5. Less Waste:

Full case picking is very efficient because you don’t have to open the case, meaning that there is no empty carton to dispose of.

Strategies to Maximize Full Case Picking Efficiency

So, how can full case-picking efficiency be maximized? There are several key strategies to consider.

1. Implementing Warehouse Management Systems:

With a good Warehouse Management System (WMS), full case picking can be significantly enhanced. A WMS aids in inventory tracking, optimizing pick routes and automating processes, all contributing to efficiency.

2. Training and Development for Warehouse Staff:

Training the warehouse staff in the best practices for full case picking can substantially improve efficiency and reduce picking errors.

3. Optimizing Warehouse Layout for Full Case Picking:

An optimized warehouse layout and pick paths can drastically enhance full case-picking efficiency. It should ensure easy access to products, smooth workflow, and minimal picking travel time.

4. Implementing Systems to Facilitate Case Pick:

A picker can pick a carton directly to a conveyor which is known as a “slapper line” to industry gurus. This is because a picker prints a roll of shipping labels, slaps a label on the case, and places the full carton onto a conveyor which conveys it directly to a shipping dock for truck loading.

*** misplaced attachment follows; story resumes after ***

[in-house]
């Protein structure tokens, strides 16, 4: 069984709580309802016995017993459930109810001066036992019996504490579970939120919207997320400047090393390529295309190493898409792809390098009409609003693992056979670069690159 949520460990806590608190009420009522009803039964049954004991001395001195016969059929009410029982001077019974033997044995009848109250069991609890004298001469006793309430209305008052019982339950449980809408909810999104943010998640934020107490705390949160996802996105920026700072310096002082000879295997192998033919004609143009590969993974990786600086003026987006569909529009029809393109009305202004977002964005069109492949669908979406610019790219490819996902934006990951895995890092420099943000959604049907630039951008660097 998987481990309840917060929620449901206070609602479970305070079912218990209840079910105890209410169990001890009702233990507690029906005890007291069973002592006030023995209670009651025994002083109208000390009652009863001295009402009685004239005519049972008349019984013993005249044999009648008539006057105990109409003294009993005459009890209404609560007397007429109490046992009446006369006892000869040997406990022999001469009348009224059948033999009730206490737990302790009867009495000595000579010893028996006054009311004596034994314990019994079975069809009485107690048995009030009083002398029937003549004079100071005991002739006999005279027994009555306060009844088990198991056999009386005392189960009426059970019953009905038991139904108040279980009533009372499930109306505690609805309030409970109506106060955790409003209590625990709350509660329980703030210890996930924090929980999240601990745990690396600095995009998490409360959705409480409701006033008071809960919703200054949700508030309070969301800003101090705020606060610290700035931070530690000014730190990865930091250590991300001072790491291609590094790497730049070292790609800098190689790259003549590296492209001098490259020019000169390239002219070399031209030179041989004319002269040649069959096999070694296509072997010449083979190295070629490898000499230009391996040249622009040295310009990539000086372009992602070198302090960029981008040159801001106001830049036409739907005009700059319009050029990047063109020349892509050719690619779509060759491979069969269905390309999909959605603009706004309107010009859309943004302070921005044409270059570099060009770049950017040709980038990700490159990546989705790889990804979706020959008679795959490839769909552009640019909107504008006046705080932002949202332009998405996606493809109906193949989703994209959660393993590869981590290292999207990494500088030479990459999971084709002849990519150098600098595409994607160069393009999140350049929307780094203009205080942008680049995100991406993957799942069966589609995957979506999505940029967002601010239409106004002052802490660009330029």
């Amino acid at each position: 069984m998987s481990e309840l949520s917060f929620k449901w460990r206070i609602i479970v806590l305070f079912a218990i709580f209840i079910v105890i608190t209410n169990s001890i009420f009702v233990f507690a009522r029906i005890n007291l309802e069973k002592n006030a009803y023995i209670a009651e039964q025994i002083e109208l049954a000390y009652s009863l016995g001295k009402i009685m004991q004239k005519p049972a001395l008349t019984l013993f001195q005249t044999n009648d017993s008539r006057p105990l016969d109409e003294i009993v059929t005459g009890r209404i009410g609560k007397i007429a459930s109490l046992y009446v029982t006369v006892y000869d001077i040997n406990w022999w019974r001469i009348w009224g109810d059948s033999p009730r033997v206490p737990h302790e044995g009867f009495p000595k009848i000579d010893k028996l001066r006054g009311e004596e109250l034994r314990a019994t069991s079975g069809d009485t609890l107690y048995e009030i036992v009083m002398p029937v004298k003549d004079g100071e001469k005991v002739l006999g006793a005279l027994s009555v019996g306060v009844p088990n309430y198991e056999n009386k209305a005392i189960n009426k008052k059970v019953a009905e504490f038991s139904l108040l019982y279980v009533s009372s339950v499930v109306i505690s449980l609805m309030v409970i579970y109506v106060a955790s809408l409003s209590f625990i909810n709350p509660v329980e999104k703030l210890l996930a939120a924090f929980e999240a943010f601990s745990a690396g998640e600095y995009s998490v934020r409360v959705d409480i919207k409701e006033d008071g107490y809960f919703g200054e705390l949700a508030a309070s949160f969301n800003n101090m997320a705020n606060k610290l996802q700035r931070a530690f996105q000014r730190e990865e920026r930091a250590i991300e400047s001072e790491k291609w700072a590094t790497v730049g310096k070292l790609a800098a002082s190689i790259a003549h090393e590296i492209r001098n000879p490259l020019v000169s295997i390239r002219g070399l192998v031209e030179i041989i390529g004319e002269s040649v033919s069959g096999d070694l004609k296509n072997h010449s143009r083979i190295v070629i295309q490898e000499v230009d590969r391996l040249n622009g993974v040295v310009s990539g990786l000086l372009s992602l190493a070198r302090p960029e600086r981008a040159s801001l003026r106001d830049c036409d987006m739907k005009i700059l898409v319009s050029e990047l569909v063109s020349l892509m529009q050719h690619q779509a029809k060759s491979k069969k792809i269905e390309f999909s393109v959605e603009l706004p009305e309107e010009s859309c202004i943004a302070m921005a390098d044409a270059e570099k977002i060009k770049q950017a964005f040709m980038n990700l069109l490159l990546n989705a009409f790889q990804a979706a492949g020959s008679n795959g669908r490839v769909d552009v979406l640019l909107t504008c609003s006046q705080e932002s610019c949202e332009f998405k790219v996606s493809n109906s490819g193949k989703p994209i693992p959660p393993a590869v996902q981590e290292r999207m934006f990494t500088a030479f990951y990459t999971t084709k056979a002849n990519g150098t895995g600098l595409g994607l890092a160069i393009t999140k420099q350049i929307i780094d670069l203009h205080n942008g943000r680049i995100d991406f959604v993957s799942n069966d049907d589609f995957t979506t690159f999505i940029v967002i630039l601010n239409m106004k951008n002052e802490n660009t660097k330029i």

5. Inventory Slotting: An optimized inventory slotting strategy would take into consideration things like

  • Storage density requirements
  • ABC Analysis
  • Proximity to shipping areas
  • Seasonal adjustments

Types of Storage Mediums for Case Picking Operations

There are many types of rack shelf storage that can facilitate your case picking process.

  • Selective Pallet Racking:
    • Description: Adjustable pallet racks that allow direct access to every pallet position.
    • Suitability: Ideal for warehouses with a high variety of products and a low volume of each SKU.
  • Double-Deep Racking:
    • Description: Pallet storage racks with two pallets stored in-depth, providing higher storage density.
    • Suitability: Suited for warehouses with a moderate SKU range and relatively high volume.